Tuesday, July 26, 2011

Doctor X

1932, US, directed by Michael Curtiz

This gig must have been a set designer's dream: the lab sections in Doctor Xavier's research institute have the expected retorts and bubbling flasks, but even his library is impressive, the shelves stretching up to the high ceiling, while Doctor Xavier's home on Long Island is a veritable gothic gallery, filled with bizarre scientific equipment.
Both locations allow Michael Curtiz ample room for the use of expressionistic shadows to create an atmosphere of dread, with every element of the house in particular becoming a threat at times, although Curtiz also makes effective use of sound, whether it's the teacup trembling in a terrified maid's hand or the pervasive, grating sound effects as the film reaches its climax. I don't know what the two-strip Technicolor effects would have looked like to a contemporary audience but in the version I saw, they contribute effectively to the off-kilter feel of the film, particularly in the lab sequences, with unexpected textures and flashes of colour.

Unfortunately, the overall mood is frequently thrown into reverse by Lee Tracy as the comic relief; it's hardly the actor's fault, but his fast-talking, double-taking newspaperman seems to have drifted in from a different film entirely (perhaps Blessed Event, given his character's approach to journalistic ethics). The various professorial types, by contrast, are a terrific gallery of creepy character acting, one more suspicious than the last, although the actual murderer isn't hard to discern, and indeed the plotting only makes the outcome more apparent.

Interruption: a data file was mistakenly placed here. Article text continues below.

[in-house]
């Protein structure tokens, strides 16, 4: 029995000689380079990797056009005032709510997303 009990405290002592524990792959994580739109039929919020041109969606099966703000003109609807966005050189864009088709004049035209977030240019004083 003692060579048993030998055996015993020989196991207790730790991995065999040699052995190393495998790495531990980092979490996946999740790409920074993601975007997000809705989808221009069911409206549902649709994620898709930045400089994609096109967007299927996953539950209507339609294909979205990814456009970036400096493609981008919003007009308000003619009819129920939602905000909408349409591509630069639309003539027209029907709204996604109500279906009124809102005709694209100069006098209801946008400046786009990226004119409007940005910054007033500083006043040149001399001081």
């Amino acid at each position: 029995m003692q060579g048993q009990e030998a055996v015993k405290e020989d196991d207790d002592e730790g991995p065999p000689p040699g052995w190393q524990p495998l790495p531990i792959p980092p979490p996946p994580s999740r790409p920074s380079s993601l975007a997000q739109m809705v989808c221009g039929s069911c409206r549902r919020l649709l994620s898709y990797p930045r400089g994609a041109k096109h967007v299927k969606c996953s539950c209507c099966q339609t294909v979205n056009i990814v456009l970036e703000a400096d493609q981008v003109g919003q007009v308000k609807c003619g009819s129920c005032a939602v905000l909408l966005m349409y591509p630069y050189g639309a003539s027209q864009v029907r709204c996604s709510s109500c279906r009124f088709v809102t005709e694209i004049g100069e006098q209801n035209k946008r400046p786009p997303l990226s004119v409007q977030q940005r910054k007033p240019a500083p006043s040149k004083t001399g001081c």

Although the X in the background here during Lee Tracy's explorations of the old dark house might seem to be a reference to the eponymous doctor, I couldn't help but wonder whether it was in fact a discreet tip of the hat to Howard Hawks's Scarface, which came out during the filming of Doctor X; the symbol disappears when the camera cuts back to this perspective a few seconds later (the reference, if that is indeed the intention, is a little more subtle than Martin Scorsese's tribute to the Hawks film).

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Boston, Massachusetts, United States